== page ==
The Loom

The Loom

After the wool has been colored and processed, it is ready to weave. There are two types of looms: vertical and horizontal. Vertical looms are most commonly found in weaving factories and are nothing more than a sturdy frame, usually made of wooden timbers, designed to hold taut the warp strings upon which the weaver ties rows of knots. Beginning on the ground, the weavers work to the top. They are gradually raised on a type of scaffolding as they come closer to completing the rug.

Vertical looms are more difficult to move than the horizontal looms, which are often found in people’s homes. Horizontal looms were originally used by nomads, and are easy to pack up and move, as the nomads’ lifestyle necessitated. The horizontal loom is basically the same as the vertical loom, except that the rug is woven parallel to the ground. When it is necessary to move the loom to cook, eat, or sleep, it is simply rolled up and put aside until work can begin again.

Looms hold the foundation threads, called the warp and the weft in place so that knots can be tied around them to form the pile. The warp fibers run up and down on vertical looms. The finer a rug’s quality, the thinner the warp fibers are and the closer they are together. Weft fibers simply weave in and out of the warp fibers. Weft fibers separate rows of knots in all pile rugs.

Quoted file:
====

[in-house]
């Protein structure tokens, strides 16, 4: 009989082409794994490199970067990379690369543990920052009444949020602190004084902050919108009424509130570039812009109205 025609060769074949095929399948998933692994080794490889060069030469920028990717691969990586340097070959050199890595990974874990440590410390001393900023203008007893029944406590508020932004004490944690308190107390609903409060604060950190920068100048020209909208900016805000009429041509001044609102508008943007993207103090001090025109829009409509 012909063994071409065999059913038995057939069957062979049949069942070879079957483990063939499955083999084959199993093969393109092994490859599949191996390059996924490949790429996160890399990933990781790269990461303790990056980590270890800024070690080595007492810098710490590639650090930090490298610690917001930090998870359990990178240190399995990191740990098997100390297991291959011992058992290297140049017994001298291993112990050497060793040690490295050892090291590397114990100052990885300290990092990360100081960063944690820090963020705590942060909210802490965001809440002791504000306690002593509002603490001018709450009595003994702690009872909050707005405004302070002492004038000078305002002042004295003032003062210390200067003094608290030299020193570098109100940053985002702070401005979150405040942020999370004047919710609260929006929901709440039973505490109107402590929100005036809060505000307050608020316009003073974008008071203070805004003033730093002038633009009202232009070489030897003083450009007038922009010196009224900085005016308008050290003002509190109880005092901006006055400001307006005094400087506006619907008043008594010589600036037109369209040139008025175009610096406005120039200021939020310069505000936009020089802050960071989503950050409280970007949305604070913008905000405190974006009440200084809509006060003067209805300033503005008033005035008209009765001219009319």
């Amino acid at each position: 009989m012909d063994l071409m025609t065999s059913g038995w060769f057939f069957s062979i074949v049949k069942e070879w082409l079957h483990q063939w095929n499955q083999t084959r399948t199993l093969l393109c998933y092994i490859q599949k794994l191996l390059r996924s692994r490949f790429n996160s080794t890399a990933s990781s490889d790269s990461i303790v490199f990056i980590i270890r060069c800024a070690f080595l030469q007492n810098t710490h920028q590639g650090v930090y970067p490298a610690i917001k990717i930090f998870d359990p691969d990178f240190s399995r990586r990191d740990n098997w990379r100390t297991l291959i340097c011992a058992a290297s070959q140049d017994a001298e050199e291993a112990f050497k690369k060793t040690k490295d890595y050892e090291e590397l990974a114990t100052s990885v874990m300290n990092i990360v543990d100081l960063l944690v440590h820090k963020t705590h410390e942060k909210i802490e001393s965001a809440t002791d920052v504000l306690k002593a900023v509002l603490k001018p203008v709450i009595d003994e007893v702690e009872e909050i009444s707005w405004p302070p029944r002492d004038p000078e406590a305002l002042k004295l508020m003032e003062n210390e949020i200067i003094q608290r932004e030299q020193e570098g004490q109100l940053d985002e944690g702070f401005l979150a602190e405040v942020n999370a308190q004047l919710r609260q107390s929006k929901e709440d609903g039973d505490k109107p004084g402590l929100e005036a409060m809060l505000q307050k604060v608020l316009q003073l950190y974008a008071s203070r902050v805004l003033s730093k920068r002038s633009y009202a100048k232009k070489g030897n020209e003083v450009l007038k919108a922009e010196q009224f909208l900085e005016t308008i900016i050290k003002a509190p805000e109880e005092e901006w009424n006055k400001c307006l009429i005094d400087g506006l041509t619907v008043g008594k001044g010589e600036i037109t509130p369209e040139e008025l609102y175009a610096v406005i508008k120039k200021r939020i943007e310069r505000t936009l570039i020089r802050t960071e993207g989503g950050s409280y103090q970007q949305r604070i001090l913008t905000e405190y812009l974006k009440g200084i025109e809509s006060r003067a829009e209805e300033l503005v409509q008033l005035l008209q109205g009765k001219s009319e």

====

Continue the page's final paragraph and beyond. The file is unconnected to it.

Knots are the yarns woven around the warp and the weft. Knots can be counted from the back of the carpet, and this count can often determine the quality and cost of a rug. The finest rugs have from 400 to 700 knots per square inch. On average, most rugs have from 90 to 250 knots per square inch.

As rows of knots are completed, the weaver must pack them down with a large metal comb. The loose ends of these knots form the pile of the rug, or the part on which we walk. Periodically, the weaver will sheer off some of the extra yarn that has been left on the knots. By trimming the pile, the design becomes sharper.

After the entire rug is finished and taken off the loom, it is sheared once again. At this time extra details can be added by hand carving or embossing the rug. This process involves highlighting certain features of the rug by cropping the surrounding yarns. The shearing and embossing of the rug are perhaps the most difficult tasks and thus require highly skilled workers.


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